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ARS Home » Pacific West Area » Davis, California » Crops Pathology and Genetics Research » Research » Publications at this Location » Publication #138431

Title: DISCOVERY OF A NEW GRAFT-TRANSMISSIBLE AGENT CAUSING BARK NECROSIS AND STEM PITTING IN 'BLACK BEAUT' PLUM AND SYMPTOMS IN OTHER PRUNUS SPECIES AND VARIETIES

Author
item MARINI, D
item ROWHANI, A
item UYEMOTO, JERRY

Submitted to: California Agriculture
Publication Type: Peer Reviewed Journal
Publication Acceptance Date: 2/1/2002
Publication Date: 5/1/2002
Citation: N/A

Interpretive Summary:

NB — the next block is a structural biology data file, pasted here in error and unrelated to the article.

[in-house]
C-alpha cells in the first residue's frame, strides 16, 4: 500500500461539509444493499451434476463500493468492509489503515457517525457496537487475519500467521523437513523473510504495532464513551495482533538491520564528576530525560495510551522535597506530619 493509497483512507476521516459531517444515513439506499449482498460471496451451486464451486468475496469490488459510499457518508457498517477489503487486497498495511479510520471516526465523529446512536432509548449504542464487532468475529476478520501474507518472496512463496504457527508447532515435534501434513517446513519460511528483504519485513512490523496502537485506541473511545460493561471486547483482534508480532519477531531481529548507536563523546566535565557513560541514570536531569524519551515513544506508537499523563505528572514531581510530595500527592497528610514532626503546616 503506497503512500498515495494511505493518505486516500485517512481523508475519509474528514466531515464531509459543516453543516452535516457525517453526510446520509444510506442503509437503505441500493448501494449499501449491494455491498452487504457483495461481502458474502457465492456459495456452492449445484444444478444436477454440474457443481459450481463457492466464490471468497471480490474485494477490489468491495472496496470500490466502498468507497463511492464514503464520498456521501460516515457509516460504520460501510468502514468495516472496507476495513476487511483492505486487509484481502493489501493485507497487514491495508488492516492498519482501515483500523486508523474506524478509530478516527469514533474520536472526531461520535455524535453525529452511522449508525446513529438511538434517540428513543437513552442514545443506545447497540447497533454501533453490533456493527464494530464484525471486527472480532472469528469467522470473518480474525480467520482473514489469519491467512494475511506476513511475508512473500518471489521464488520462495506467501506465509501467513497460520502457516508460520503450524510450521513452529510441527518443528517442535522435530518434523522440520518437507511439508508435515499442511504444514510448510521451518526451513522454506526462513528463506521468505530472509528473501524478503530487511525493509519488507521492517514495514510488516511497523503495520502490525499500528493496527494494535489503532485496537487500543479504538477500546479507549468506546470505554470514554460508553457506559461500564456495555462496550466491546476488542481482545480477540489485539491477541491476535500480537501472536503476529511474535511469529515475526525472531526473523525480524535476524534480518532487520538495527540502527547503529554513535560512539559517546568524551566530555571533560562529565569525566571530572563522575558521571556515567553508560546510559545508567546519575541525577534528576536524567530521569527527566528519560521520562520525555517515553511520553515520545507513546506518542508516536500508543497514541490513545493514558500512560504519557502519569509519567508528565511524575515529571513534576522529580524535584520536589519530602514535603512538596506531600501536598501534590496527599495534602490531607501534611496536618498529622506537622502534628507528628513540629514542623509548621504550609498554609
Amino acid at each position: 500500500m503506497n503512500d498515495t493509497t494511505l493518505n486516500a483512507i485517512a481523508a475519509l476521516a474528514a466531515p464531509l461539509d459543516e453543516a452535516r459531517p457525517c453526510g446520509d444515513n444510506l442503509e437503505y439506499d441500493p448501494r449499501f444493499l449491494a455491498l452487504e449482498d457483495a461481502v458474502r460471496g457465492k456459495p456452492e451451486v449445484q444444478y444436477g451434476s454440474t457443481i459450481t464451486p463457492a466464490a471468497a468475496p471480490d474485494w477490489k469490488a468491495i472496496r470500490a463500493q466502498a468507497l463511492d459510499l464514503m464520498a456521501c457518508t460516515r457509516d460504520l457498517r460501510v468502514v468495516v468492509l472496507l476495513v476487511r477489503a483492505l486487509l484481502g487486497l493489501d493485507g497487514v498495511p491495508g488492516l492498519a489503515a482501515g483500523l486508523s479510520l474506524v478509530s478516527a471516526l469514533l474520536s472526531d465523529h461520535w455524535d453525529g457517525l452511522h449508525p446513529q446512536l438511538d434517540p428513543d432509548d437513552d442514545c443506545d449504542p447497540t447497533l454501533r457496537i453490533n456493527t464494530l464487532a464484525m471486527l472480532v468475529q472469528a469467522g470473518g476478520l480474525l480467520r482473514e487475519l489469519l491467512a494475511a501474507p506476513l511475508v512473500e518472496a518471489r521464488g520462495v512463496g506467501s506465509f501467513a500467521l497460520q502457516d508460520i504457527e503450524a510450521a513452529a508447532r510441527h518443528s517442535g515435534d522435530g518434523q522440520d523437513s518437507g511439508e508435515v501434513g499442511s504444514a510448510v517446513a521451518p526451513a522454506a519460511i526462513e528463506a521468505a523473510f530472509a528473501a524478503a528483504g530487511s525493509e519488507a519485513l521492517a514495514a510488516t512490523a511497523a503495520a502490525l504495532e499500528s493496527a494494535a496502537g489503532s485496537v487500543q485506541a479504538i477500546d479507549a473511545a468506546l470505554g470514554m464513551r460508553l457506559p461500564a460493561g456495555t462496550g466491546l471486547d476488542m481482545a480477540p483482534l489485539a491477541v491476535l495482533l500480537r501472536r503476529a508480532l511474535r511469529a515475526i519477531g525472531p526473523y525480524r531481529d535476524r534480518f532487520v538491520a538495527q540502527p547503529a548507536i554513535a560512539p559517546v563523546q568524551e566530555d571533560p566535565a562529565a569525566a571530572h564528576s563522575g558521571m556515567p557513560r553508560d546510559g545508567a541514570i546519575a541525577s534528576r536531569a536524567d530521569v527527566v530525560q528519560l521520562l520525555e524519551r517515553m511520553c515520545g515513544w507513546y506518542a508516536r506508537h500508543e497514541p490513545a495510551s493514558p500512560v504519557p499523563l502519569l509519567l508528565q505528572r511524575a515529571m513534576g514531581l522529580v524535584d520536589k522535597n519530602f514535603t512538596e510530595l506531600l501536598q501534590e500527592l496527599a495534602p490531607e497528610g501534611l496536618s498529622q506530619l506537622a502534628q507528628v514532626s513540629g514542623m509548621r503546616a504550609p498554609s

Technical Abstract: In 1986, young 'Black Beaut' plum trees in two orchards in Dinuba, CA showed bark necrosis and gummosis on scaffold branches and the main trunk, and the woody cylinders were severely pitted. The disease was given the name plum bark necrosis-stem pitting PBNSP). This situation occurred because scions of 'Wickson' plum, that appeared to be healthy, but were in fact infected, had been whip grafted on every second-leafed 'Black Beaut' tree. All the grafts failed, but the disease agent was transmitted into the trees. We were interested in determining the host responses to this particular disease agent and providing descriptions of the symptoms hoping to prevent further occurrences of the disease and provide diagnostic information to growers and advisors. We evaluated the responses of several Prunus species and varieties to infections by the PBNSP agent. 2 or 3 trees per variety were graft-inoculated in September 1997, with multiple bark tissues or peach bud chips. Trees that were not grafted served as healthy controls. The source of the PBNSP inoculum was diseased 'Black Beaut' plum trees on 'Nemaguard' peach rootstock. With the single exception of 'French Improved' plum trees, virus infections in all of the other graft-inoculated test plants, with and without leaf or bark-stem symptoms, were positive. Healthy plants were found negative in a laboratory assay (such as RT-PCR) developed specifically for the associated disease agent. Based on sequence information obtained, we designed new primers, and the primer combination yielding a specific product (541 bp [base pair]-size DNA) that was used in all RT-PCR assays of test plants. In order to minimize serious virus-disease outbreaks in commercial orchards, growers should always request certified propagation materials identified in the R&C Program. This will help to ensure that virus-tested sources are collected and used in their orchards.